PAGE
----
Finally, there is the vast and essentially unconstrained collection of communications that the NSA intercepts abroad, citing its authority under Executive Order 12333. The scope and scale of those programs is massive; in some cases it involves NSA collecting voice communications of entire countries, hacking cell networks, breaking into private data links, and tapping phone and Internet backbones throughout the world.
All the specific examples of the application of speech-to-text processes described in the Snowden documents reviewed by The Intercept appear to have involved intercepts abroad. But surveillance anywhere in the world will inevitably pull in a great deal of voice conversations involving Americans who call, visit or work in the country being surveilled.
The NSA responded to our inquiries with boilerplate: “Regardless of the tool, analytic technique, or technology, NSA always applies rigorous protections designed to safeguard the privacy not only of U.S. persons, but also of foreigners abroad, as directed by the President in January 2014.”
Has the Court Really Approved?
In a now-public October 2011 opinion, former Foreign Intelligence Surveillance Court presiding Judge John Bates bitterly complained that for the third time in less than three years, the government had significantly misrepresented the scope of its collection to the secret court.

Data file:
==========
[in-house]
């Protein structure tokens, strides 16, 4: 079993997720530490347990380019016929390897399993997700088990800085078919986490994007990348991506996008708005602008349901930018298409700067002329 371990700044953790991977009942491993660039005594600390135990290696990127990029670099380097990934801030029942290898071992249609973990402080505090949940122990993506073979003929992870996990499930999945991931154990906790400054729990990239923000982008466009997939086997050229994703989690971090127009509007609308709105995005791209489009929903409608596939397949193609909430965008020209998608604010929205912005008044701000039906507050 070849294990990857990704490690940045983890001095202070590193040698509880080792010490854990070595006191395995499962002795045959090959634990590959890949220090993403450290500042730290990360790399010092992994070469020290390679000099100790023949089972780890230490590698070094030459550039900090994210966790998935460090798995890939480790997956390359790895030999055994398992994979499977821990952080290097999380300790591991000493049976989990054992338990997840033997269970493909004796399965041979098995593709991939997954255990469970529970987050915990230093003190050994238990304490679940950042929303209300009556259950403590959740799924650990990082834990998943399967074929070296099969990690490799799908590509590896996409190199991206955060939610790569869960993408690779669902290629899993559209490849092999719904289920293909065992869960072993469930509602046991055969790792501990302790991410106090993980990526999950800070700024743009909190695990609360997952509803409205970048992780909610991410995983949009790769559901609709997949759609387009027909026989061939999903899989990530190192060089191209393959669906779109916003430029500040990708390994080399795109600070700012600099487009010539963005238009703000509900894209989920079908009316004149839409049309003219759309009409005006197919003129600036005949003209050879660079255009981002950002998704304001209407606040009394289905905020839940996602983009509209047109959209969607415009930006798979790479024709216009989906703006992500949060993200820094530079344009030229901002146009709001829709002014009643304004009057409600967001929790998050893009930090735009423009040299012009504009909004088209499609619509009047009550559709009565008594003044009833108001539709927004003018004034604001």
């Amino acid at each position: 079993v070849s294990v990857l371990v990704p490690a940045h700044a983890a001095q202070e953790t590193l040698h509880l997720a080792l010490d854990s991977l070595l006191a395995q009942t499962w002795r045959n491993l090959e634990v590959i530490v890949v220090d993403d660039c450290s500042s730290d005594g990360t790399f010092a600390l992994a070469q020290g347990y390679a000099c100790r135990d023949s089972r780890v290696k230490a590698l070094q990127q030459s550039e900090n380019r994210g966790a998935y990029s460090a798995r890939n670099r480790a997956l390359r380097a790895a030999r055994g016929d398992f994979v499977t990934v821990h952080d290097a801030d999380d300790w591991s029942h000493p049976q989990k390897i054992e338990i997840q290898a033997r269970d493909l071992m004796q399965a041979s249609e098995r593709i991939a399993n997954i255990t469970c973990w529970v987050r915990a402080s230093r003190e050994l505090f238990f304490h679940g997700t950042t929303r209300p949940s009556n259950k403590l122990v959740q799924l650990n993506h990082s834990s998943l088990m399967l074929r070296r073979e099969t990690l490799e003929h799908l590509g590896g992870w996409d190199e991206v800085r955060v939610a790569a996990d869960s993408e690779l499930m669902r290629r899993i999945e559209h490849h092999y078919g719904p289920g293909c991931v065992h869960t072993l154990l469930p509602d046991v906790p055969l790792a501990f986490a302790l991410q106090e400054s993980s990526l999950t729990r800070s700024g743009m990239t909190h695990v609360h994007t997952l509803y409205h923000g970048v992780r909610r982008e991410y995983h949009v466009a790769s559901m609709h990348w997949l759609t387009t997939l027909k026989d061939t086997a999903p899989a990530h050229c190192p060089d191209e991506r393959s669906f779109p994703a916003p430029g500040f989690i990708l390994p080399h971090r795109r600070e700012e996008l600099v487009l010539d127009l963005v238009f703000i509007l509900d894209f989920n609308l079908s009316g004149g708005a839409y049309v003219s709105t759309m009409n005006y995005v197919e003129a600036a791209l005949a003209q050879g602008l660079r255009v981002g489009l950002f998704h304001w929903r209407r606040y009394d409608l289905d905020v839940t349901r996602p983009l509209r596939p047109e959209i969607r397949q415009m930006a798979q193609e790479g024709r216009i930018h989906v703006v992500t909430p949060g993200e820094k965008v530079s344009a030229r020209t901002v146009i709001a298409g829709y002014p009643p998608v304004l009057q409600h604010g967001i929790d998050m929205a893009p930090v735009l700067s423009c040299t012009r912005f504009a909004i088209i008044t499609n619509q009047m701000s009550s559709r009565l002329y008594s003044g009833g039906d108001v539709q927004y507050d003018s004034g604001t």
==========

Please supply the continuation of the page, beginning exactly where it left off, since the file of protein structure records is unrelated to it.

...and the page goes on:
It wasn’t until 2011, for instance, that the court understood that the government wasn’t just looking at a small cross-section of Upstream data, but was searching through all of it for “selectors” — and was putting into its databases not just discrete, single “transactions” that contained a given selector, but potentially huge “multi-communication transactions.” As a result, the court finally realized, an incalculable number of purely domestic communications were ending up in the NSA’s databases.
Georgetown University Law Center professor Laura Donohue has written that either “the Court was particularly slow, the government had been lying, or the government had made a mistake.”
The Bates opinion explicitly recognized that there might be more epiphanies to come — “that further revelations concerning what NSA has actually acquired through its 702 collection, together with the constant evolution of the Internet, may alter the Court’s analysis at some point in the future.”
Robert Litt at a May 8, 2015 panel discusssion on government surveillance and transparency.
Asked at a public event by The Intercept if anyone had ever explicitly advised the court that the NSA was using speech-to-text processing on voice intercepts that were collected by 702 programs, Litt replied: “The FISA court orders specifically dictate what we can do and what we can’t do in conducting collection under 702. You have seen those orders. You know what they say.”